The biggest thing with this is that rest is really important, and then initiating, like, physiotherapy. If it's assessed properly, will be able to influence that healing process even more.
Mark: What is the typical course of treatment?
Wil: Well, the first thing is that if they're going to be engaging, like, I'll give you an example. We have a child whose father brought him in to see one of our physios, and he's trying out for a competitive soccer team. And I think he's only 12. And that's usually the typical age is 10 to 12, and it's usually more boys.
First thing is, you gotta let him rest. So you gotta, like, discontinue the running. And it's hard, you know, the kid wants to play and the dad wants to get him going in the program. It's difficult. But one of the biggest things you got to limit that activity. Discontinue the thing that's going to make it worse. And typically, like for kids, that's very important. Very important. But then it's also after we initiate that rest period for if it's like a week, to at least when they don't have any more pain. Then how do we progress them back on a program that is actually safe and is gradually getting them stronger without re aggravating this.
Mark: So what's the downstream effect? If they don't rest, what can happen?
Wil: Yeah, that's a good question. So, there's quite a few things actually. So if you don't rest, you can actually end up getting things that can cause like a potential fracture. You know, and basically as you're looking at what's happening with this syndrome, if you're not allowing it to heal, that's huge. And that can affect, like, as the little person grows and they're going to have a sequela event. Because then if they have a fracture there, they're going to be having pain all the time. And then they're going to compensate, and their body's going to maladapt to that.
And that's huge. I mean, I can't stress how big that is. In terms of making sure that this is really diagnosed properly because there's also a lot of other things that you know, when you look at the syndrome or this disease, that you also want to rule out other things going on in there.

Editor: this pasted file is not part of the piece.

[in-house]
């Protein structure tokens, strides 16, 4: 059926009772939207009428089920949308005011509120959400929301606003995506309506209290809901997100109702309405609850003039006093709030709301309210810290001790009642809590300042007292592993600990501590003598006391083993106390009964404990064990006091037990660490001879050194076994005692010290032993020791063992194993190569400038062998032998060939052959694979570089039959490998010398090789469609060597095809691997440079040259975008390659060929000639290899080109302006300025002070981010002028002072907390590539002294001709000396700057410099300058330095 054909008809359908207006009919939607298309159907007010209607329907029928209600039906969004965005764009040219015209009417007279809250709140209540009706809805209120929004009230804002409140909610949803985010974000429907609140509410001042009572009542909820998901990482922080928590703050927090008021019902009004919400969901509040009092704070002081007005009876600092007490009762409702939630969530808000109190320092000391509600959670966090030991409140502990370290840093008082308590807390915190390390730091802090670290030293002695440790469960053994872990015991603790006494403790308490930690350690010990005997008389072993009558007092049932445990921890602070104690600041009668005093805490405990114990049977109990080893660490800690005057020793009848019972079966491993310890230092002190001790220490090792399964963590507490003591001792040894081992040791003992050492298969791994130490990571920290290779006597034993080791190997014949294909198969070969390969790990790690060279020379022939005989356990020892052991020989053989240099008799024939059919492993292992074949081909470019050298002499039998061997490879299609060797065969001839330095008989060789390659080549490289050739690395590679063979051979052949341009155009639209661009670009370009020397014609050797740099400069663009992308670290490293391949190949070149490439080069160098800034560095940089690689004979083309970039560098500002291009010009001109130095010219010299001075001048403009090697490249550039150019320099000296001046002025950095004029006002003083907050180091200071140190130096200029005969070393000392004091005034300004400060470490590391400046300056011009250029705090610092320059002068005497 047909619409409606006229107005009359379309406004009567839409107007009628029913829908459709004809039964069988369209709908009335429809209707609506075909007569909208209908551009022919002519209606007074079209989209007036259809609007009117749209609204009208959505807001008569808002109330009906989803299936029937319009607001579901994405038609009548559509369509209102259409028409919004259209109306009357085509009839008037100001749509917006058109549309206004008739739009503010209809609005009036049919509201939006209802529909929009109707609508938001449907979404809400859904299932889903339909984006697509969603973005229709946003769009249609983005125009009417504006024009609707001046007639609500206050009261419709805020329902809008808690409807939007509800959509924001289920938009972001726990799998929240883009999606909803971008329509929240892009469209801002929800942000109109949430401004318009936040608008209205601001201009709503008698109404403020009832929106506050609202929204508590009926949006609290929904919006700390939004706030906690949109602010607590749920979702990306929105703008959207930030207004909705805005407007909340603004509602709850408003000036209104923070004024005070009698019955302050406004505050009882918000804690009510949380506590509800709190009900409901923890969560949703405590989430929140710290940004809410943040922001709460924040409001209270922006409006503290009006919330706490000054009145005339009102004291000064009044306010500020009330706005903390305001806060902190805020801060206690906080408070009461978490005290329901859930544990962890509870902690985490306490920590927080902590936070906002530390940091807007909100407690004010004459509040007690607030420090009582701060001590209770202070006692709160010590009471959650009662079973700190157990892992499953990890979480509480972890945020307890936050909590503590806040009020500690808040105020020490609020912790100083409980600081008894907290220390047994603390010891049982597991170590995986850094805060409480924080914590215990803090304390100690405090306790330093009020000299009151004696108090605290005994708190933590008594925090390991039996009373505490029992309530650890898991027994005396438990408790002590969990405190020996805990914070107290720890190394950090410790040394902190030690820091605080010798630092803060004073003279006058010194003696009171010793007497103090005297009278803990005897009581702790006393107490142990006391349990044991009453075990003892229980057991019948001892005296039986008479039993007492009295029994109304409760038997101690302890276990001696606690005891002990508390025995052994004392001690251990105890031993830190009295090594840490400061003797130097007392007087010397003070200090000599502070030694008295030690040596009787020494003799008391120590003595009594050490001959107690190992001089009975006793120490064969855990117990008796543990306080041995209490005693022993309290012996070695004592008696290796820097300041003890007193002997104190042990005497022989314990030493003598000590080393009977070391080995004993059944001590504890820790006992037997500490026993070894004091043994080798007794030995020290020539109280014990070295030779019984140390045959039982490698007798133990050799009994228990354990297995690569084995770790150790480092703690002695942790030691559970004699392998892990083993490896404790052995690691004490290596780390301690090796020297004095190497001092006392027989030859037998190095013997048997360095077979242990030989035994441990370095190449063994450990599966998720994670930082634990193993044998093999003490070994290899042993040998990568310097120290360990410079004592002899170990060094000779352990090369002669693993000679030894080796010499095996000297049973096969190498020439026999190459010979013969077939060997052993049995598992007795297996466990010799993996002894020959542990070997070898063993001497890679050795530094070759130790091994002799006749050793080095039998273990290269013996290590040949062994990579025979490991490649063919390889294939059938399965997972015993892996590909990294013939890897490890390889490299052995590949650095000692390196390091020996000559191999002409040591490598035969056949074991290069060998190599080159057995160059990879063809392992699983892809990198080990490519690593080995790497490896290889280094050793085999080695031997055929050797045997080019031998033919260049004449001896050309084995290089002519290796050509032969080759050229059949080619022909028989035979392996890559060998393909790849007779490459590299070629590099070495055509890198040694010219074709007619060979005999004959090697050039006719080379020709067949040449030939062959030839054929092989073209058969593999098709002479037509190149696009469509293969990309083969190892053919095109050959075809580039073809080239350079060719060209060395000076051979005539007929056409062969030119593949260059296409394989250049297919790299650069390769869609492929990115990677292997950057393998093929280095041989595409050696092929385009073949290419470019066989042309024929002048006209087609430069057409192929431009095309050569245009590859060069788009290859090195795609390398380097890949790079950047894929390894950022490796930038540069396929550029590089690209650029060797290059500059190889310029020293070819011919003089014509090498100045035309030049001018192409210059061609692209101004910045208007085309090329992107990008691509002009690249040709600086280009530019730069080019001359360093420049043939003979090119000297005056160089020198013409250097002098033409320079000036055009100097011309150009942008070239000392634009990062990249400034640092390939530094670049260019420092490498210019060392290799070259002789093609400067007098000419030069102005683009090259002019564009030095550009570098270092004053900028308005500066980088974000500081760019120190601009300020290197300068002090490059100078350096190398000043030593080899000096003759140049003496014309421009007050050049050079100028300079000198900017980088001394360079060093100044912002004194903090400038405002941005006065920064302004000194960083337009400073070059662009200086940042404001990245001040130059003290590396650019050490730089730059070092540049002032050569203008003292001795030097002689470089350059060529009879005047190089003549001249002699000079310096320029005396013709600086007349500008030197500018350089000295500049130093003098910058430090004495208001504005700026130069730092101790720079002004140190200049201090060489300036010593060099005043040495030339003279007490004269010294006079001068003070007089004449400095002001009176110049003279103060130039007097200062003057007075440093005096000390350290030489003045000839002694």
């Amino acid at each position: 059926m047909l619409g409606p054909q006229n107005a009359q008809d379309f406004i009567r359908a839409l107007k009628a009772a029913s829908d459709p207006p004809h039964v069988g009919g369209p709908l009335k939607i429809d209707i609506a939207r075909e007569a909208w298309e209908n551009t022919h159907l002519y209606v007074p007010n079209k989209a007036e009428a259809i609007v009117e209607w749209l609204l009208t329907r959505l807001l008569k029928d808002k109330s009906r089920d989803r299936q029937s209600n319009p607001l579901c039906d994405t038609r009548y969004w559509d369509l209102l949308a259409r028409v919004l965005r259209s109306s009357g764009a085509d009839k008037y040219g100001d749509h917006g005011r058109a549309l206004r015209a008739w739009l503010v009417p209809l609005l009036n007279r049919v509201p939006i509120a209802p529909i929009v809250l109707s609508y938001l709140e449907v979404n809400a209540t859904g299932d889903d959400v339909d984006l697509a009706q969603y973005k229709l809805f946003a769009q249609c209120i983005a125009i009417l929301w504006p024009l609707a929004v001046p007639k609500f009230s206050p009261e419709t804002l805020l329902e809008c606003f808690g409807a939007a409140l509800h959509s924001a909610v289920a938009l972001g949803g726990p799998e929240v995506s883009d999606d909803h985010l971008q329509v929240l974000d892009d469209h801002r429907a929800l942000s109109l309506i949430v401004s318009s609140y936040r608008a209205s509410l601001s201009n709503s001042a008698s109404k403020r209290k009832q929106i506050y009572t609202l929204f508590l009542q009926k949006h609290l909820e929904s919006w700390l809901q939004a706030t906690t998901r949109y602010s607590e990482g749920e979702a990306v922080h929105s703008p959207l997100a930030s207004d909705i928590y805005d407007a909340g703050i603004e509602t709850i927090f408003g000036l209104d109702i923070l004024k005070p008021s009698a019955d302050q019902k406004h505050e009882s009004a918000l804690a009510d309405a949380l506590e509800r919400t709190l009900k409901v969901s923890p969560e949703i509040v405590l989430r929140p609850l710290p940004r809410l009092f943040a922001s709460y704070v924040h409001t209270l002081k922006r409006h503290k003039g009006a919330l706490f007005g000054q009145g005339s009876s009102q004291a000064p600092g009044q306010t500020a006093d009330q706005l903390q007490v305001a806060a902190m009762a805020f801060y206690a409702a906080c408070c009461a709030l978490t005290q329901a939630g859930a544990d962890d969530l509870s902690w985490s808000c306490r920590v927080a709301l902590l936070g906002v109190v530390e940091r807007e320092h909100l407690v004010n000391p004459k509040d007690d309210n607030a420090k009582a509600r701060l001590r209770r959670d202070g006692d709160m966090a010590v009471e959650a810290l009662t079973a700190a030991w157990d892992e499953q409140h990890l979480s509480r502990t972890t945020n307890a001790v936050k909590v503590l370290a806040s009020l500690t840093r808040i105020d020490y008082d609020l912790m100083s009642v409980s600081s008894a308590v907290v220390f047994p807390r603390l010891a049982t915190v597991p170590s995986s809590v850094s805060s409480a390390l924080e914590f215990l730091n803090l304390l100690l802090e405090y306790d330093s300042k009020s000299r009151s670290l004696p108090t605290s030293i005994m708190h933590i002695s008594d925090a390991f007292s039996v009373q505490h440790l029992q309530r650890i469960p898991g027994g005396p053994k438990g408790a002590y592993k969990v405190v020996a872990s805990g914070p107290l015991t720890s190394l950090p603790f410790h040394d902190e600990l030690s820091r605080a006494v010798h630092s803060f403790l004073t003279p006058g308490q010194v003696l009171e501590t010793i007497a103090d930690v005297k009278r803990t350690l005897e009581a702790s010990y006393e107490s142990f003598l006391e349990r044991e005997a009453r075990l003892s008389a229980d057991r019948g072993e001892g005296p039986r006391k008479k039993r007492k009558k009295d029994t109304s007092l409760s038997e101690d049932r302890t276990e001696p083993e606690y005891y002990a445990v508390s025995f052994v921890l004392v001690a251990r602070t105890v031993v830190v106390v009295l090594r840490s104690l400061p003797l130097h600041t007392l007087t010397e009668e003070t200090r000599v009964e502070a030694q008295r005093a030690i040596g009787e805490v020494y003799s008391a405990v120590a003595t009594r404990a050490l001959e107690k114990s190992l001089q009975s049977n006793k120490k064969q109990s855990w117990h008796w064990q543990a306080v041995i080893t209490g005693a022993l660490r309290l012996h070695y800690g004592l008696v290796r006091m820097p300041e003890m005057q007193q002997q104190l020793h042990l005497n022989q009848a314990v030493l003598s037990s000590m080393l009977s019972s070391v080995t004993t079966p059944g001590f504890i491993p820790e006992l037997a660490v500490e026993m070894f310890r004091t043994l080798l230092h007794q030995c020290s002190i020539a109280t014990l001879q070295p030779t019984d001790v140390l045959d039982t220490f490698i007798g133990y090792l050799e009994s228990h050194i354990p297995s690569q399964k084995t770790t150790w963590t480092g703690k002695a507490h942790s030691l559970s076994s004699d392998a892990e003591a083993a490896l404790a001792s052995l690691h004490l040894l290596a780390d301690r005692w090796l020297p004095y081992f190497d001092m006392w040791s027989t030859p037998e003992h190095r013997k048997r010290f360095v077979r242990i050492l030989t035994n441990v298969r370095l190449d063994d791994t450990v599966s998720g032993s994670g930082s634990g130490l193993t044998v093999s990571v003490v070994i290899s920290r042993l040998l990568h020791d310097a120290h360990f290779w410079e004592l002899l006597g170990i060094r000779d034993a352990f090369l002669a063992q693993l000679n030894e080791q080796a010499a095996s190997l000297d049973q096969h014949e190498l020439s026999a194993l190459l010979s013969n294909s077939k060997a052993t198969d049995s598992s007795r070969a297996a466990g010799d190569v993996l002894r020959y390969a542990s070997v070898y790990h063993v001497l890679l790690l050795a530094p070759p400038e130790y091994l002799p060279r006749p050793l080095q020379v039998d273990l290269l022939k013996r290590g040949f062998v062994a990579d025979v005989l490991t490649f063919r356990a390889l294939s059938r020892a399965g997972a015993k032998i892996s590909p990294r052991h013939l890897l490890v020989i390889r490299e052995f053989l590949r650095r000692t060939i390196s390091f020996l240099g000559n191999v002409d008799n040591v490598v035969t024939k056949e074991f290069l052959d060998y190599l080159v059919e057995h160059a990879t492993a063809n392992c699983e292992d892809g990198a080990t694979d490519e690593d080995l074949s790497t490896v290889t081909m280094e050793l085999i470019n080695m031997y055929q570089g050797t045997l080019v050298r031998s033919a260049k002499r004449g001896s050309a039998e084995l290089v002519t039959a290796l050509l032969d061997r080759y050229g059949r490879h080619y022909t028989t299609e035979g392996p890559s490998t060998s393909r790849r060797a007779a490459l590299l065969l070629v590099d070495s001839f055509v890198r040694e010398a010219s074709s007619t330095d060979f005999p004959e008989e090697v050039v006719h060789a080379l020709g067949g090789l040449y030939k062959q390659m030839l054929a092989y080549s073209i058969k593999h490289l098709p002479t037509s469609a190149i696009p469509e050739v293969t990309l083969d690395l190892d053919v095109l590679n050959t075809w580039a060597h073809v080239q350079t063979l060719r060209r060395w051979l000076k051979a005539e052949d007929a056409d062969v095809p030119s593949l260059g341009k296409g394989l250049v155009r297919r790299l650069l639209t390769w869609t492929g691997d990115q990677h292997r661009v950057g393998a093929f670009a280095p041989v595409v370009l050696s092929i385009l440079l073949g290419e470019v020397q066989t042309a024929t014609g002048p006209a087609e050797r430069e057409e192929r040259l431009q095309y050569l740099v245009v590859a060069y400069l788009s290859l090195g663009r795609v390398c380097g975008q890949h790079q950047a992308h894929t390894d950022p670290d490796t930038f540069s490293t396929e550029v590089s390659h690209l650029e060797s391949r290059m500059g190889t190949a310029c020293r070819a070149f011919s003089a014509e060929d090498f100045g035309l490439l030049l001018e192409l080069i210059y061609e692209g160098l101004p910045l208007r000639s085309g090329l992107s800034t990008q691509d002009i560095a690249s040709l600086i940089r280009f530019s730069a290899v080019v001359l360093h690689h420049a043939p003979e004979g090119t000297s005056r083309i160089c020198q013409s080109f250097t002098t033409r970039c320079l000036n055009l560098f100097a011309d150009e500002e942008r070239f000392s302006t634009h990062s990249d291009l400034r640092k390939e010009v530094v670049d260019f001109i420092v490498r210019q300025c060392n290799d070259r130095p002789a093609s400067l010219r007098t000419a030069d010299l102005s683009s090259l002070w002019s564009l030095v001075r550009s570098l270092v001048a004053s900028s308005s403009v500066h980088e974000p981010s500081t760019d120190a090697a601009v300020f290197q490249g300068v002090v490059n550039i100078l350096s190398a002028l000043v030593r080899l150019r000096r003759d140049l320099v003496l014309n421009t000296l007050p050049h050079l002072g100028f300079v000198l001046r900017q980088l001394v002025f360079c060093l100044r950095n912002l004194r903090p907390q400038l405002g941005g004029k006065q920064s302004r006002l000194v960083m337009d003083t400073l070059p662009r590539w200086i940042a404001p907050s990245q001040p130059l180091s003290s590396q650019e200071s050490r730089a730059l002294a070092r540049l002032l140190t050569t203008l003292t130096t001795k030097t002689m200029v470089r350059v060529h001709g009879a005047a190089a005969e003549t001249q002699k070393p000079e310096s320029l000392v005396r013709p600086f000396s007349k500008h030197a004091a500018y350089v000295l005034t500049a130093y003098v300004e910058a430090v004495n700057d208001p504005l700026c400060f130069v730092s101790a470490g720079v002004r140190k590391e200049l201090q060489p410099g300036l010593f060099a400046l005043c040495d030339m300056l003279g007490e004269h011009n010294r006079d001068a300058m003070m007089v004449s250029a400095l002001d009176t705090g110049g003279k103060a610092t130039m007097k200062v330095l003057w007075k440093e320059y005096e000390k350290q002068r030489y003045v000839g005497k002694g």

So when you have this and you look at the presentation of it, and you know what you can do, and like long term effects of the actual tendon integrity and also the muscle imbalances. Those are huge. But you also have to differentiate is this really a Severs or is this just like a heel spur. Or is this like just like an issue of a fat pad thing going on, or maybe it's just a bit of Achilles overuse, it could be.
We have to diagnose it properly. Usually more in boys than girls, like I was saying, so you have your kid that wants to get back into competitive sports you know, or doing something more active, rather, and be less competitive. So it's so important to be able to get that accurate diagnosis and treatment plan, because then it's just, there's the go down that rabbit hole of just really having these complications.
And another one is Osteomyelitis, which is basically you can get an infection. I mean, that's kind of a worst case scenario, an infection of that area. And then, like I was just saying, then that would lead to just more altered gait patterns and then maybe a prolonged limp, ultimately. Prolonged pain and discomfort, which can lead to a whole series of things.
Mark: If you need to get accurate diagnosis for any injury or if your child is having some heel pain, the guys to see are Insync Physio. You can reach them on their website, insyncphysio.com to book, or you can call the Vancouver office at (604) 566-9716. Or you can call the North Burnaby office at (604) 298-4878. Thanks, Wil.
Wil: Thanks, Mark.